Report: China Staging Daily Life in Muslim Concentration Camp Province to Fool Foreigners

SANGPO, CHINA - JULY 11: Hui Muslim female Imam Yonghua Zheng, center, leads prayers at the Qingzhenshang women's only Mosque on July 11, 2014 in Sangpo, Henan Province, China. As part of a tradition dating back to the late 19th century and unique to China's 10 million Hui Muslims, Zheng …
Kevin Frayer/Getty

Canada’s Globe and Mail on Monday reported the Chinese government is staging Muslim prayer services and scenes of contented street life in Xinjiang province for the benefit of foreign visitors, when in truth the oppressed Uyghur population has been frightened out of worship and public assembly.

Globe and Mail correspondents talked to Xinjiang residents who said they have been offered money by local officials to participate in staged religious services that would be seen by foreign dignitaries, when in truth China has shut down many of their mosques and is forcibly attempting to eradicate Islam with massive concentration camps and intrusive monitoring of Xinjiang families. Chinese officials reportedly instruct those who agree to participate in these staged events to tell visitors they are not normally prohibited from praying or attending services at their mosques.

“To quell international anxieties about Xinjiang, one of China’s most important assets has been government loyalists who have defended the indoctrination centers and, according to multiple people interviewed by The Globe and Mail, have staged intricately managed scenes filled with pedestrians, street vendors and drivers played by people – police officers, teachers, retirees – who have been screened by the authorities and assigned roles,” the report said.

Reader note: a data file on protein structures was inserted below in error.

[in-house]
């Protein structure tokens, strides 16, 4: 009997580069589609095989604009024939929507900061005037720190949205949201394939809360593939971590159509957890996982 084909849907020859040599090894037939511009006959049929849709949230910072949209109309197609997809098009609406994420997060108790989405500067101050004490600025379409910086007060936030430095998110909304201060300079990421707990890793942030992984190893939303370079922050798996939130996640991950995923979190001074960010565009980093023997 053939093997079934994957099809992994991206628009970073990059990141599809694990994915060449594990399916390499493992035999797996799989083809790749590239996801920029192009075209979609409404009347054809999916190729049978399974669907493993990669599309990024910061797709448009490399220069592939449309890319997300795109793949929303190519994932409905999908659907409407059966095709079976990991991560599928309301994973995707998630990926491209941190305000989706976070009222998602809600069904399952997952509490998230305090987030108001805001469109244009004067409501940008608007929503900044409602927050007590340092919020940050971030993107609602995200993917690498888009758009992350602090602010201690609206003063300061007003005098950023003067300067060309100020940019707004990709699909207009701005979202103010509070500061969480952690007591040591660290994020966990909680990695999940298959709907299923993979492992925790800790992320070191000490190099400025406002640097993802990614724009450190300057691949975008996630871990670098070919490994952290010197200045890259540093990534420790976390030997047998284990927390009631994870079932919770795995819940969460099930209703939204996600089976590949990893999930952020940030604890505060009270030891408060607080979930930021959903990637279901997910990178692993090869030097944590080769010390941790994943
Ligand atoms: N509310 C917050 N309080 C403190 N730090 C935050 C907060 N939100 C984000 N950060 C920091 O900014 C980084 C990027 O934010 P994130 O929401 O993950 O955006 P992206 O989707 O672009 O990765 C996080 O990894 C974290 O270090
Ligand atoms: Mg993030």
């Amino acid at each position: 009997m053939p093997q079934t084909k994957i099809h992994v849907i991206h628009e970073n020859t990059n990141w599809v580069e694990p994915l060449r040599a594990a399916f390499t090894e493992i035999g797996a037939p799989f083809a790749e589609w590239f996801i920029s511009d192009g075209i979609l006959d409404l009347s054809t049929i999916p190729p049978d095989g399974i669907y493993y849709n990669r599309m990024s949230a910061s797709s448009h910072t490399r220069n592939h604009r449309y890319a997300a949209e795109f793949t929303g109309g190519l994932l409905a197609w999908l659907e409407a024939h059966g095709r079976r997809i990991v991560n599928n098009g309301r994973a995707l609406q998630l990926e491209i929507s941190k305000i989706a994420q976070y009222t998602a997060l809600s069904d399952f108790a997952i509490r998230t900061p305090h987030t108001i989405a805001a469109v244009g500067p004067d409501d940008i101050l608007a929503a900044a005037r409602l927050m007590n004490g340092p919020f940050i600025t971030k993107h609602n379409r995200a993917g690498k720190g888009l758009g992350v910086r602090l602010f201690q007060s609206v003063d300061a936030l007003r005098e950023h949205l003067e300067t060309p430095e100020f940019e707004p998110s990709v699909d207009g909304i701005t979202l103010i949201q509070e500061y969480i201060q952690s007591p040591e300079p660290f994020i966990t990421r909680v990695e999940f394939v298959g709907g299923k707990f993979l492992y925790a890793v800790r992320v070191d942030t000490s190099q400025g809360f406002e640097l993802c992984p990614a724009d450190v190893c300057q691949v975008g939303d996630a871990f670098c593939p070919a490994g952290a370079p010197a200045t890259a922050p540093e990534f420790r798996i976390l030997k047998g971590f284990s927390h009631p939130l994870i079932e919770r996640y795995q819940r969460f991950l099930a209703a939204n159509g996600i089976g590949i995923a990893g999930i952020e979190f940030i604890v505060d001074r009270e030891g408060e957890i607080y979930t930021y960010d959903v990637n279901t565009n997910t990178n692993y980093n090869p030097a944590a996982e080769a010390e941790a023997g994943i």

One Uyghur woman said the orchestrated events that play out when foreigners visit her home city are “like a movie.” She now lives in Europe but recalled watching a friend memorizing canned answers the government provided for questions from foreigners. Some of those prepared answers involved denying the existence of the re-education camps, which are large enough to be seen from orbit.

According to the Globe and Mail’s sources, some of the people pretending to be civilians in these theatrical performances are actually disguised police officers and government employees. Local police officials refused to answer questions about these practices when reporters contacted them, but the Globe and Mail cited reports from other media about Xinjiang police complaining they had been ordered to play-act as taxi drivers.

One of the disturbing reports referenced by the Globe and Mail was filed by Radio Free Asia (RFA) in December 2018. In that report, residents of Xinjiang cities reported officials instructing them to refer to the concentration camps as schools, praise the policies of the Chinese Communist Party, and “say only good things about the government” when speaking to outside visitors. Those who failed to comply were threatened with reprisals against “three generations of their family.”

Reprisals have also reportedly been carried out against the sources of foreign media reports like those of RFA and the Globe and Mail. Some of the police actions undertaken against these sources made it clear that the authorities were monitoring their phone calls and emails.

China’s ugly version of the Soviet “Potemkin village” was evidently convincing enough for the allies Beijing has been cultivating, particularly Muslim states that can be pressured or persuaded into expressing approval for China’s policies in Xinjiang as legitimate counter-terrorism action and sincere efforts to improve the lives of residents. 

As the Globe and Mail noted, Beijing’s Muslim allies are not looking very hard to see past the facade. In one hilariously obvious bit of theater, a concentration camp for Muslims was partially remodeled to look more like a school at the beginning of this year, and a series of foreign delegations have been ushered into a single carefully-prepared classroom that always has the same “teachers” and “students.”


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